Win a major golf championship? There must have been days when
Steve Elkington wasn't sure he could go on playing golf at all.
This is a guy who must roll up his sleeves twice a week, swab a
little alcohol on his triceps and stick himself full of allergy
serum. You don't often see this: a golfer allergic to grass. A
cop allergic to doughnuts.
Sounds funny, but even his wife, Lisa, walks out of the room for
this part. She can handle 5-1/2-hour sinus surgeries and constant
infections and bouts with viral meningitis and searing
headaches. But sometimes her eyes have seen too much.
Come from six strokes back on the last day, post an electric 64
and win a Maalox playoff? Are you kidding? This is a guy who had
to step away from a few shots last week during the PGA
Championship at Riviera because the ground was spinning. He had
withdrawn from the Buick the week before with a sinus infection,
and last Saturday morning he was so sick he wasn't sure he could
get out of bed.
Reel in a god-in-waiting like Ernie Els on the last nine holes
of regulation and then break portly Colin Montgomerie's heart
with a birdie on the 73rd? Please. This is a guy who probably
doesn't even belong in the sun. When doctors found melanoma on
him last year, it meant removal of a surgical chunk out of his
shoulder the size of a mown-in-half golf ball and the start of
But on Sunday in Pacific Palisades, Calif., Elkington stifled
the sneezes, the runny noses and the congestion and became the
guy who breathed his fondest wish. In a performance that matched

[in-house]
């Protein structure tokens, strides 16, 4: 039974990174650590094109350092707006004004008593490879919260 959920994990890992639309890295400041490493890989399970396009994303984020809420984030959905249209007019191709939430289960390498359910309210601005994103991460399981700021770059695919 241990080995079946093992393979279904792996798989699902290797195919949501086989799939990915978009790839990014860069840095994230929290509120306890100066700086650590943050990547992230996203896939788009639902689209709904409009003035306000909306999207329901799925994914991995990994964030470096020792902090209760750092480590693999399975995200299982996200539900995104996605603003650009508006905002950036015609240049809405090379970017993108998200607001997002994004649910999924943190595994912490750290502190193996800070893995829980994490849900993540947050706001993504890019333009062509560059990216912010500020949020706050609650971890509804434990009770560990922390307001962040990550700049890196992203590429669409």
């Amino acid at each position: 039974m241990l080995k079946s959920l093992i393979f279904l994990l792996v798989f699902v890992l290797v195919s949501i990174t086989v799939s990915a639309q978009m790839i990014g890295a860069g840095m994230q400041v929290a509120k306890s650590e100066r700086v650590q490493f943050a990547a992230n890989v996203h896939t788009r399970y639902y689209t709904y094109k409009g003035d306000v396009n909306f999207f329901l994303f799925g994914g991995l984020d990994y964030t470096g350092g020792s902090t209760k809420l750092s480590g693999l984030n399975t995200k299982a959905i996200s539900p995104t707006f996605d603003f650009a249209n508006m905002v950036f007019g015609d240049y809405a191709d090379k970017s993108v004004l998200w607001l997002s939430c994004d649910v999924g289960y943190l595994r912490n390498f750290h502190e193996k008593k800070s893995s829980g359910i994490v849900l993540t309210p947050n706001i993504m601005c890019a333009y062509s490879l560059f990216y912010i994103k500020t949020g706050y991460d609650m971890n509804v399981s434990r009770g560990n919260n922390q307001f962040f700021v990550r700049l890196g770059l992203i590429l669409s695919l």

the skinniest numbers in the history of golf's majors--68-67-68-
64-267--he rotogravured his name on the Wanamaker Trophy.
O.K., so maybe history will giggle at this one. They'll cough at
the crummy attendance, ahem at the obscene scoring (four 64s,
two 63s and the lowest scoring average, 71.09, in major history)
and sneer at the Naugahyde greens--spiked and brown and dead. And
they'll point out that everybody was treating it more as a
qualifier for next month's Ryder Cup at Oak Hill in Rochester,
Well, maybe it was that, too. For the Americans this was the
last chance to score real points for the 10 guaranteed spots and
brownie points with captain Lanny Wadkins, who had two wild-card
picks. Brad Faxon had tried Plan B: the power suck-up. At
Phoenix he handed Wadkins a plate of cookies with milk and
complimented his swing. Didn't work. Wadkins hinted it would be
best if Faxon played his way on. He had tried Plan C: hope. His
wife, Bonnie, is due with their third child on Sept. 18, the
Monday of Ryder Cup week. The Faxons arranged to induce labor on
the 11th, just in case.
But by Saturday night Faxon's options seemed shot. He was in
21st place, so he went back to Plan A: finish fifth and make the
team on points. Good luck.
Except that Faxon shot a major-record 28 on the front nine and
poured in a 17-foot par putt on the 18th to cap a sporty 63,
which put him in, voila, fifth place. After he had made one of
the greatest Ryder Cup qualification runs--and joined Jeff
Maggert, whose third-place tie leapfrogged him from 11th onto
the team--somebody asked Faxon why he wanted to make it so badly.
"Free clothes," he said.